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Possession and cultivation of cannabis for medicinal purposes: Signs the Crown Prosecution Service is relaxing its stance on prosecution9th January 2020 Criminal Defence
The legislation regarding cannabis is constantly attracting headlines worldwide as more countries alter their stance and relax the laws relating to the substance. In the UK cannabis is still considered a Class B controlled drug after being re-categorised from Class C in 2008 and it remains an offence in the UK to be in possession of, to supply or to cultivate the drug. However, in November 2018 an amendment was made to the 2001 Misuse of Drugs Regulations to update the legislation in relation to medicinal cannabis. Doctors are now allowed to prescribe cannabis derived medicine for medicinal reasons such as to alleviate side effects from those suffering from epilepsy, chemotherapy and multiple sclerosis (MS).
The legislation relating to medicinal cannabis imposes strict conditions and an individual must obtain the cannabis by way of prescription and not via street dealing. However, despite the change in law, it appears that prescriptions are few and far between and even after gaining a prescription legitimate access to the drug remains extremely difficult. As a result many who may be entitled to or already have a prescription are still unable to access the drug legitimately and have no choice but to turn to the illicit market and face the risk of prosecution. However, a case heard in Carlisle Crown Court this week could be interpreted to be an indication that the Crown Prosecution Service (CPS) will not deem it in the public interest to prosecute individuals for the substantive drug offences where it can be evidenced that there is a medical need for the drug.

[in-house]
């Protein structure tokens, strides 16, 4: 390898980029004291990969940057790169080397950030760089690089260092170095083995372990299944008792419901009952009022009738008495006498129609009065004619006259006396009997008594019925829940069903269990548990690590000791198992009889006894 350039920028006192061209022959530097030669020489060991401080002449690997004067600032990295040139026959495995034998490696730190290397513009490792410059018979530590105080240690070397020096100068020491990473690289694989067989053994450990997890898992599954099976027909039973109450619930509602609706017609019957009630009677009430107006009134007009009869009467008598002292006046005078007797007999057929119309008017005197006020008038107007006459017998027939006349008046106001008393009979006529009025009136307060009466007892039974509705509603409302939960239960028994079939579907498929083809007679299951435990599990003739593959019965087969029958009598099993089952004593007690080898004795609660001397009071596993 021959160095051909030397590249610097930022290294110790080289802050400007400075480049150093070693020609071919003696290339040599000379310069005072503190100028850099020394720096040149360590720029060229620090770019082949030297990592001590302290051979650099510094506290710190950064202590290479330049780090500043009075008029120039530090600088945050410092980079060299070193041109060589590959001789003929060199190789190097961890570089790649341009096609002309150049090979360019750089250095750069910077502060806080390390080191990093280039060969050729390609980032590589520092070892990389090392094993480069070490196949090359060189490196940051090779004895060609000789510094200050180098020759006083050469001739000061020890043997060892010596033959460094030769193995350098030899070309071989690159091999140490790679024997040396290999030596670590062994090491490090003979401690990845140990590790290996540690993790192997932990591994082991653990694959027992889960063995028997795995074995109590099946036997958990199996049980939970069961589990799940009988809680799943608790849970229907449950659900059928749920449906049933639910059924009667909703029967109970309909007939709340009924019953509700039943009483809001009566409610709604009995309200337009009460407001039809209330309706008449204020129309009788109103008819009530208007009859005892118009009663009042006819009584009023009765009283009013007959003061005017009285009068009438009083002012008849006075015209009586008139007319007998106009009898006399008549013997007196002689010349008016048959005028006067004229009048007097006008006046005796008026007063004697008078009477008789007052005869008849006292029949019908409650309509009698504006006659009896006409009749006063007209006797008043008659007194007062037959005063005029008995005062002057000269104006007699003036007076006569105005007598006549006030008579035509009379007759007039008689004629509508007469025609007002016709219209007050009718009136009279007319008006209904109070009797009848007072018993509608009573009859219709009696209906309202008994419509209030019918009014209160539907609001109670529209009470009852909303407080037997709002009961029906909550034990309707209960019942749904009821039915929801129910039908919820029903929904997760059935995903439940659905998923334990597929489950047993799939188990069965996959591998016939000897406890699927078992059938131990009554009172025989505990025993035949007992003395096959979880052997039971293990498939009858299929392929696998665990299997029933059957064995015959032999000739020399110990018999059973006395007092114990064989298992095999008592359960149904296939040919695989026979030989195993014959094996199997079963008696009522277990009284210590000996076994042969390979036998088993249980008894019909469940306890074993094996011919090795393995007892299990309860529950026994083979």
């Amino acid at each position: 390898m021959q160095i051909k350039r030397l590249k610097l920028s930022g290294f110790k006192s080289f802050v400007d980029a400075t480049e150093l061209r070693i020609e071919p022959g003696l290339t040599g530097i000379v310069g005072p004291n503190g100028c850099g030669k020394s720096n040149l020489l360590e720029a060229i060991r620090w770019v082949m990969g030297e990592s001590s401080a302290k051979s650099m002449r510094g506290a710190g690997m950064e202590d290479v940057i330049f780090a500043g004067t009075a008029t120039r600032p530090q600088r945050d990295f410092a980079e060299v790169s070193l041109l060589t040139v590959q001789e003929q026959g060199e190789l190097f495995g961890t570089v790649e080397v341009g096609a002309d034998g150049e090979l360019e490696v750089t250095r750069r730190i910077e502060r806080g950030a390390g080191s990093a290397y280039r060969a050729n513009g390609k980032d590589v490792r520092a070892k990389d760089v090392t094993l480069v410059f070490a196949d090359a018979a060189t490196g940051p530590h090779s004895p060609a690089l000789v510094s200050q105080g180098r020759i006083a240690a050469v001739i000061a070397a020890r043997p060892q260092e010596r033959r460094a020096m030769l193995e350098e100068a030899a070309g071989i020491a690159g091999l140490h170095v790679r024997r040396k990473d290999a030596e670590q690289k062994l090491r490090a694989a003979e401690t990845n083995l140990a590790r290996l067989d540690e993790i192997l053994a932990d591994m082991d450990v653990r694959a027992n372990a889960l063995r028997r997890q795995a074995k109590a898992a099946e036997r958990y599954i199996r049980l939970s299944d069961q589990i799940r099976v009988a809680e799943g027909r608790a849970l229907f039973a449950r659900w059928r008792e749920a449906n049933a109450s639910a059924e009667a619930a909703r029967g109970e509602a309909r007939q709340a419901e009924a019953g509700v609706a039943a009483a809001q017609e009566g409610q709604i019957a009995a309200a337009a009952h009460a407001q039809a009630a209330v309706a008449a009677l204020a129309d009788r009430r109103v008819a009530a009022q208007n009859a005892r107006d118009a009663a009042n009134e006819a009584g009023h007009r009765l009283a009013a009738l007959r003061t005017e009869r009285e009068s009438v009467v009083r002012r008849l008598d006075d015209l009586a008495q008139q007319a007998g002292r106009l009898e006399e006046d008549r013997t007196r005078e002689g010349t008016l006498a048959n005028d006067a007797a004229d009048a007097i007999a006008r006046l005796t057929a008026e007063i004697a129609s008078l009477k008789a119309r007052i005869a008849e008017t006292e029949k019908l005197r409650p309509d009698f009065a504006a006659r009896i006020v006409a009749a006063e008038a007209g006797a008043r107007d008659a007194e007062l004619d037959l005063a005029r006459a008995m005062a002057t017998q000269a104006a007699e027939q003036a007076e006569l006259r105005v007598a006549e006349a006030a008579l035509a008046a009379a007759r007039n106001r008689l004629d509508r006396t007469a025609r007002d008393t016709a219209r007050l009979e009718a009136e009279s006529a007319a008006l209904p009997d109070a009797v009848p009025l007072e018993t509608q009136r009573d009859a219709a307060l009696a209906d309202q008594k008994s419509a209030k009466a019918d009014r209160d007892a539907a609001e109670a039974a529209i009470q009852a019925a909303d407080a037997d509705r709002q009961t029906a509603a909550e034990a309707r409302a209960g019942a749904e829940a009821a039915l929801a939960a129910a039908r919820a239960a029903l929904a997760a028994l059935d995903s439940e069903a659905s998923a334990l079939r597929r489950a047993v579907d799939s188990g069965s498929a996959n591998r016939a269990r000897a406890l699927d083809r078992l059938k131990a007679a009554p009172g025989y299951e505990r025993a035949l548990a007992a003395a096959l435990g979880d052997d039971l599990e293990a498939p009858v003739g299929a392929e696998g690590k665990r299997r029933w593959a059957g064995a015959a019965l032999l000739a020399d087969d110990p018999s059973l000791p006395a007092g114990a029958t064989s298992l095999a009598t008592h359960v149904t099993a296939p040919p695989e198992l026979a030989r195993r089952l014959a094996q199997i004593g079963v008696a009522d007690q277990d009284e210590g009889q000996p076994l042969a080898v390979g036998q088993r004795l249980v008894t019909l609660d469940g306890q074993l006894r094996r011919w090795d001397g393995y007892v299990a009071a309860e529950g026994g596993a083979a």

The case related to Lezley Gibson and her husband who both appeared at Court charged with three offences relating to the possession of and cultivation of cannabis. When officers raided their home address they confiscated 10 baby cannabis plants and three homemade cannabis chocolate bars. Their legal team submitted that Ms Gibson suffers from MS and had “no option” but to cultivate cannabis in their home as she was unable to obtain a NHS prescription for the drug nor pay for a private prescription. The prosecution acknowledged that there had been an unlawful production of cannabis but stated that in the circumstances it was “not in the public interest” to proceed against the pair.
The pragmatic and understanding approach taken by the CPS in the case of Ms Gibson will undoubtedly be welcomed by those in a similar situation who are forced to turn to illegitimate means to obtain cannabis for a medicinal purpose. However, without a change in the legislation, it does not provide a defence to any individual buying or cultivating drugs and therefore despite a medicinal need the risk of prosecution and the attached prison sentence remains. It is therefore essential that in the event that an individual finds themselves charged in these circumstances they engage legal representation immediately in order that written representations can be made to the CPS to seek to persuade them that it is not in the public interest to pursue the prosecution.
The author of this blog, Amy Shaffron is a Senior Associate in London and can be contacted via Amy.Shaffron@JMW.co.uk. She regularly advises corporates in relation to the money laundering implications of investing in the worldwide production of cannabis as well as individuals in the UK charged with substantive drugs offences.